Other archetypes abound within the three books that encompass the Fionavar Tapestry: The Summer Tree; The Wandering Fire; The Darkest Road. The Goddess is there, as maid, mother and crone, in both her creative and her destructive aspects. When Kimberly Ford first meets the Seer Ysanne, the elderly mystic’s reaction expresses the delight in the realization that she has met her successor:
“Ah!” cried the old woman then on a sharply taken breath. And in the softest thread of a whisper added, after a moment, “I have awaited you for so long now, my dear.”
And only Kim herself had seen the spasm of fear that had crossed Ysanne’s face before she spoke those quiet words like a benediction.
“How?” Kim managed to stammer. “What do you mean?”
Ysanne smiled. “I am a Seer. The dreamer of the dream.” And somehow, Kim knew what that meant, and there were sudden, bright tears in her eyes.2
Mentors and villains, while mythical figures, do not often appear as individuals that exist outside their function as archetype. Loren Silvercloak, mage and mentor to the five heroes of the Fionavar novels, has a deep and resonant relationship with the dwarf Matt Soren, the source of Loren’s magic. The interplay between the two men contains a depth of affection and understanding not usually associated with “mythic” characters.
This, too, is part of Kay’s gift to the understanding of myths. His message, above and beyond the particulars of his stories, is chiefly this – that we are mythic figures, with all our faults and peculiarities, our individual quirks, our singular personalities. Mythic figures are not one-dimensional; Achilles raged, but he also loved.
Kay does much the same with countries as well. In Tigana, a nation reminiscent of Renaissance Italy becomes the symbol for remembrance, as the memory of an entire people is wiped clean of their homeland due to the workings of a grieving sorcerer. The struggle of a few courageous individuals to restore their memories and, with them, rediscover their lost homeland stretches beyond the personal into the realm of national mythology.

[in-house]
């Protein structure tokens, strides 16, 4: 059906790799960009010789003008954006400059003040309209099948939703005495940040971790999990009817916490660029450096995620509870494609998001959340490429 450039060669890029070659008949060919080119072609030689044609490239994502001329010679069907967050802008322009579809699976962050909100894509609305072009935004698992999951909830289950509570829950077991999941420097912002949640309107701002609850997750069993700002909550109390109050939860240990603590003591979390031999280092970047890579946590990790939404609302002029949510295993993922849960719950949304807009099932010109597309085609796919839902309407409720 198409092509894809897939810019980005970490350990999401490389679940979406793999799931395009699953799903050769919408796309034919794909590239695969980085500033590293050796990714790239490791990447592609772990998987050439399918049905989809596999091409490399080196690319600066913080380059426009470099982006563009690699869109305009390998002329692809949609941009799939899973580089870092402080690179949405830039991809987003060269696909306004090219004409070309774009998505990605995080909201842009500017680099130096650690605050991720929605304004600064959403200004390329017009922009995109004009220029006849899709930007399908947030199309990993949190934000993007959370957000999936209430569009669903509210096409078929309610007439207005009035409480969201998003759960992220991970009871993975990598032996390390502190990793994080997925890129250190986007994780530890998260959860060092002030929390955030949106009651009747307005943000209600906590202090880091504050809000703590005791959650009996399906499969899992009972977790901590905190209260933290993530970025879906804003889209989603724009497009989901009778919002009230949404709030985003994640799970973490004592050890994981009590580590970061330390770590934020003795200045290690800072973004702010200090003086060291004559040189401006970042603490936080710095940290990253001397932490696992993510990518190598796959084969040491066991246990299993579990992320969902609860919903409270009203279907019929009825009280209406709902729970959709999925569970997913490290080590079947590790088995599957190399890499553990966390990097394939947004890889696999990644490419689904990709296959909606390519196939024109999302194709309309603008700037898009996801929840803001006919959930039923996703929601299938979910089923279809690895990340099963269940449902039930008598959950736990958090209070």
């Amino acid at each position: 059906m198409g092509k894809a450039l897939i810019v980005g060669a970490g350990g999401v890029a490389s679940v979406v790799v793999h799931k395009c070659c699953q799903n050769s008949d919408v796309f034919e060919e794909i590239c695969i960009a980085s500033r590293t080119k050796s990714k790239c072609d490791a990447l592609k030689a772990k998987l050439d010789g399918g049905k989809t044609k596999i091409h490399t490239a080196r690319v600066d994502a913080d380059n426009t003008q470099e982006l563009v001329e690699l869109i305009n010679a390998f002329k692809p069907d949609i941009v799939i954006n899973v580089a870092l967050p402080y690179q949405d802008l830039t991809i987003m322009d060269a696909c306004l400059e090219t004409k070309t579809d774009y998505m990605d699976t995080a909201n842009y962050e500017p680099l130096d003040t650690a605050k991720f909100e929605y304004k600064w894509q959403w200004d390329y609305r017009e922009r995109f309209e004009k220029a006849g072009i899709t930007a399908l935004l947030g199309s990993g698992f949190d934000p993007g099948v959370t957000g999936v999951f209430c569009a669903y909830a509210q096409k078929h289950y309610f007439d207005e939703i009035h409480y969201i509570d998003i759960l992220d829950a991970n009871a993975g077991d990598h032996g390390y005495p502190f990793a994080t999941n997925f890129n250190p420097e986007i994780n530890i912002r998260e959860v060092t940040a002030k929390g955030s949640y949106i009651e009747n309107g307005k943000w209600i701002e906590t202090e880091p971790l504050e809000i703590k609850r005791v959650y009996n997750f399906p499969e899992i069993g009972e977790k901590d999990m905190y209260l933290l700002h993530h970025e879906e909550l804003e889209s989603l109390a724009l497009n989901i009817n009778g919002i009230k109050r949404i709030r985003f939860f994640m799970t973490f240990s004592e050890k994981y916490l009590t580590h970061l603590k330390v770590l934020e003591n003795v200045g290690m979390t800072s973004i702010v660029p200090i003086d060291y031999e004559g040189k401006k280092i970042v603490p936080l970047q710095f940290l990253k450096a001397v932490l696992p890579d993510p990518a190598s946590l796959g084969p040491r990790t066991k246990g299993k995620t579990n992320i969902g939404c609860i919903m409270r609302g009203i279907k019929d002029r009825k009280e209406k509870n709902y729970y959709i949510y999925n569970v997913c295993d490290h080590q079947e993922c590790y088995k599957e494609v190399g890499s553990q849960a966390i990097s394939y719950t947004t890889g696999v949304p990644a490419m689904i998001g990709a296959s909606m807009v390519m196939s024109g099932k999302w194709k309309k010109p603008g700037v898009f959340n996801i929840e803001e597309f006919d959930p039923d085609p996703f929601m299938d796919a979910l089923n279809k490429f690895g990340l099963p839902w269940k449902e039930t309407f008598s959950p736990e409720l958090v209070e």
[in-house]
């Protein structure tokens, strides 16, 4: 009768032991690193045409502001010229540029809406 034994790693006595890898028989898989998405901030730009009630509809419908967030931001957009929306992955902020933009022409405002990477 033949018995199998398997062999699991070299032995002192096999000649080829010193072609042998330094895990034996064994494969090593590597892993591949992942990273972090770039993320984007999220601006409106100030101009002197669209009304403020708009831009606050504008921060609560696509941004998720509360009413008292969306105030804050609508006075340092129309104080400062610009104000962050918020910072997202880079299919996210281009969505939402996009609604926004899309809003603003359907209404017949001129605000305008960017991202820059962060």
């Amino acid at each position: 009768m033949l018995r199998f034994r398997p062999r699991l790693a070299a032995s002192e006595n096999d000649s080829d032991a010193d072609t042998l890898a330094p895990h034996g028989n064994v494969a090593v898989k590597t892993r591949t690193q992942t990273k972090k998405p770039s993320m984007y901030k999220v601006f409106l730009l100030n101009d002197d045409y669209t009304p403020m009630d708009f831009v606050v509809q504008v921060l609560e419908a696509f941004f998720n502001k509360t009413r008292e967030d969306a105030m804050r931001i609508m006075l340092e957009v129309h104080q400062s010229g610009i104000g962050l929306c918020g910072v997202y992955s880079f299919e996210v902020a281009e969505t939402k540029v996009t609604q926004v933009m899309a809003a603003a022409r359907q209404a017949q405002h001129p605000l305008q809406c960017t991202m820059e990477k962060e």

His most recent book, The Last Light of the Sun, transports Norse and Celtic myths into another world, much like our own, but one in which magic is a reality. This is the world of his Sarantium novels (Sailing to Sarantium; Lord of Emperors) and of The Lions of Al-Rassan.
By transferring familiar cultures into unfamiliar worlds and infusing them with elements of living myth and legends, Kay allows us to examine the process of myth-making in a unique and memorable way. The Last Light of the Sun deals with a world on the edge of discovery, with the wonder that germinates when mortal and fae meet each other under the aegis of love, and with the inevitability of change when two worlds collide.
Throughout all his works, Kay uses the power of words to convey the meanings of myth. Both the sound and structure of his language combine to reinforce the mythic aspects of his stories. In The Last Light of the Sun, Kay uses short, choppy sentences when writing about the Erlings (Vikings). His words grow gentler and more melodic when he describes the doings of the Cyngael (Celts) and the faeries.
On the basis of his body of original fiction (and his work with Christopher Tolkien compiling the notes of J. R. R. Tolkien) Guy Gavriel Kay embodies his own modern myth – that of the writer as mythmaker, as the discoverer of old myths and the creator of new ones.
1 Guy Gavriel Kay. The Summer Tree. New York: ROC 1992. p. 185-186.
2 ibid. p. 66-67
Next: Marion Woodman and Coleman Barks